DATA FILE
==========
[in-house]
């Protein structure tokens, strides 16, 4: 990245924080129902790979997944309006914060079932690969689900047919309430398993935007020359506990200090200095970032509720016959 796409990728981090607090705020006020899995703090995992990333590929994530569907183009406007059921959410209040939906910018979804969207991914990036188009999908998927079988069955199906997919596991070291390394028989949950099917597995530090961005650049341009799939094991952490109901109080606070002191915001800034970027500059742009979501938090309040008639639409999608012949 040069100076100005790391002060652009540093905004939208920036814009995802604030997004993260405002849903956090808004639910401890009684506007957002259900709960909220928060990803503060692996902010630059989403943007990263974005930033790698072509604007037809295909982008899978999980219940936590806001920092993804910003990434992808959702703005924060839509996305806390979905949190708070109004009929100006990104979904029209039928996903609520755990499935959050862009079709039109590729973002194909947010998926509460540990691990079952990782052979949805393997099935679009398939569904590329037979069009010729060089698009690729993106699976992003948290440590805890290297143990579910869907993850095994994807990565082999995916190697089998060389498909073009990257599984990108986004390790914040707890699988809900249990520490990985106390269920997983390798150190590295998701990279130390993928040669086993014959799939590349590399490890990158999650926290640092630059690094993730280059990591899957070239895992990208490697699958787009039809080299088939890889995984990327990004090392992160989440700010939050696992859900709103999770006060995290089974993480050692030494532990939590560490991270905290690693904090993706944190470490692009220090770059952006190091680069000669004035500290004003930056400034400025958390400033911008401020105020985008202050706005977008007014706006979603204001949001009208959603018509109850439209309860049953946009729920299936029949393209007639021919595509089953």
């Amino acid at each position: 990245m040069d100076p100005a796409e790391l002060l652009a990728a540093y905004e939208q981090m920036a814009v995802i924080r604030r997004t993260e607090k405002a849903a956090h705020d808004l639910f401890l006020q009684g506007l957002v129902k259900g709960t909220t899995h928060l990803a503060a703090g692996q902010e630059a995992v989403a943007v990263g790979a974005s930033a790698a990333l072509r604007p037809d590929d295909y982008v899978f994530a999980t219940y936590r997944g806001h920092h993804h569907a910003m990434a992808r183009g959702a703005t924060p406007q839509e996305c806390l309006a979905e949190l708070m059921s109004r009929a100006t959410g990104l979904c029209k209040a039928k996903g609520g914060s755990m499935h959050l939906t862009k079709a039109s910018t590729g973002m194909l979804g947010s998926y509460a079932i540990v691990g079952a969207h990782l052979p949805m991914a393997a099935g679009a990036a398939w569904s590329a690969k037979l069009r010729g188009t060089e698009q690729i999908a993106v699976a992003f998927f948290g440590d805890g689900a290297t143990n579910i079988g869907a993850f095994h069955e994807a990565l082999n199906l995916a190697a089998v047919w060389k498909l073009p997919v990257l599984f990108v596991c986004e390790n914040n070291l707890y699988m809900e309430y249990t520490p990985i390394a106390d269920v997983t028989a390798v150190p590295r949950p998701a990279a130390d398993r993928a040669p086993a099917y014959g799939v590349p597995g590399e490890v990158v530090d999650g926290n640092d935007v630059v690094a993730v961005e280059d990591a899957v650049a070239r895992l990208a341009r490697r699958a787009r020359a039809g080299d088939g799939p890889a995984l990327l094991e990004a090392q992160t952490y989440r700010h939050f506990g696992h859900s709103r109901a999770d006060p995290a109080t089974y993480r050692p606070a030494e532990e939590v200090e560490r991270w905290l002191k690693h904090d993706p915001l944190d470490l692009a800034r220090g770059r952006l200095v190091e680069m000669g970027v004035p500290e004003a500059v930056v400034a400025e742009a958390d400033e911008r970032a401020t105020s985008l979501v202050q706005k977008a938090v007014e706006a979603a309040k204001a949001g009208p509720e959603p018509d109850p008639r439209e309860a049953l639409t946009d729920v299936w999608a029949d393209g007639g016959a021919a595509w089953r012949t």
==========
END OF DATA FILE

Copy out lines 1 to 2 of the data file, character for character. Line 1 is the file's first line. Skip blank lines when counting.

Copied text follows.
[in-house]
């Protein structure tokens, strides 16, 4: 990245924080129902790979997944309006914060079932690969689900047919309430398993935007020359506990200090200095970032509720016959 796409990728981090607090705020006020899995703090995992990333590929994530569907183009406007059921959410209040939906910018979804969207991914990036188009999908998927079988069955199906997919596991070291390394028989949950099917597995530090961005650049341009799939094991952490109901109080606070002191915001800034970027500059742009979501938090309040008639639409999608012949 040069100076100005790391002060652009540093905004939208920036814009995802604030997004993260405002849903956090808004639910401890009684506007957002259900709960909220928060990803503060692996902010630059989403943007990263974005930033790698072509604007037809295909982008899978999980219940936590806001920092993804910003990434992808959702703005924060839509996305806390979905949190708070109004009929100006990104979904029209039928996903609520755990499935959050862009079709039109590729973002194909947010998926509460540990691990079952990782052979949805393997099935679009398939569904590329037979069009010729060089698009690729993106699976992003948290440590805890290297143990579910869907993850095994994807990565082999995916190697089998060389498909073009990257599984990108986004390790914040707890699988809900249990520490990985106390269920997983390798150190590295998701990279130390993928040669086993014959799939590349590399490890990158999650926290640092630059690094993730280059990591899957070239895992990208490697699958787009039809080299088939890889995984990327990004090392992160989440700010939050696992859900709103999770006060995290089974993480050692030494532990939590560490991270905290690693904090993706944190470490692009220090770059952006190091680069000669004035500290004003930056400034400025958390400033911008401020105020985008202050706005977008007014706006979603204001949001009208959603018509109850439209309860049953946009729920299936029949393209007639021919595509089953």